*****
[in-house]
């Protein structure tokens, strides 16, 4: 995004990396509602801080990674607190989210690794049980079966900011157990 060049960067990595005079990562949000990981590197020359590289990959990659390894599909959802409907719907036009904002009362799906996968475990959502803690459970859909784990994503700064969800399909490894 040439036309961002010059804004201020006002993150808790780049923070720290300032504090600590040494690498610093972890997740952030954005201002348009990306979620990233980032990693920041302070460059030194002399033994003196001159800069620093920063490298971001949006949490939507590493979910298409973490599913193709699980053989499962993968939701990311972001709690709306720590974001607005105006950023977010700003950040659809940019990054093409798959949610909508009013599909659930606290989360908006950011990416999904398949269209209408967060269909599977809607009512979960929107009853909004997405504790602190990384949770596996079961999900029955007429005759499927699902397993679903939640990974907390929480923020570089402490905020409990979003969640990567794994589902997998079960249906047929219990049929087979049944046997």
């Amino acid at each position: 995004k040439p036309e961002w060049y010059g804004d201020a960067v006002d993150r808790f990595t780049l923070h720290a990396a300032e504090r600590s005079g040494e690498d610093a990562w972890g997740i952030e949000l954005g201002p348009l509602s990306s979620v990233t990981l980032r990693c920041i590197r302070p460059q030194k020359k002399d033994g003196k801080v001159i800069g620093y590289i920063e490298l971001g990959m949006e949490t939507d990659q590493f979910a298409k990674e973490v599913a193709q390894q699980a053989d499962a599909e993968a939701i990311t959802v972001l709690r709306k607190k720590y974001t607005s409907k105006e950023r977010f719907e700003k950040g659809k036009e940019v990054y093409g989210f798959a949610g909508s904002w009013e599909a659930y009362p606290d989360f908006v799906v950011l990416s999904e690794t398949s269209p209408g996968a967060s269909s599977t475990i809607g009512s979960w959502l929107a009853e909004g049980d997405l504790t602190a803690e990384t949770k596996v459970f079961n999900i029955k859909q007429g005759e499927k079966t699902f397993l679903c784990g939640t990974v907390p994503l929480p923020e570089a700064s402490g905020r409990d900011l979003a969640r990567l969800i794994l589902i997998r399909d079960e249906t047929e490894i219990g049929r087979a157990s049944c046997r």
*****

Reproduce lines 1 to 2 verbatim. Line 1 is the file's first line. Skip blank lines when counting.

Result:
[in-house]
């Protein structure tokens, strides 16, 4: 995004990396509602801080990674607190989210690794049980079966900011157990 060049960067990595005079990562949000990981590197020359590289990959990659390894599909959802409907719907036009904002009362799906996968475990959502803690459970859909784990994503700064969800399909490894 040439036309961002010059804004201020006002993150808790780049923070720290300032504090600590040494690498610093972890997740952030954005201002348009990306979620990233980032990693920041302070460059030194002399033994003196001159800069620093920063490298971001949006949490939507590493979910298409973490599913193709699980053989499962993968939701990311972001709690709306720590974001607005105006950023977010700003950040659809940019990054093409798959949610909508009013599909659930606290989360908006950011990416999904398949269209209408967060269909599977809607009512979960929107009853909004997405504790602190990384949770596996079961999900029955007429005759499927699902397993679903939640990974907390929480923020570089402490905020409990979003969640990567794994589902997998079960249906047929219990049929087979049944046997």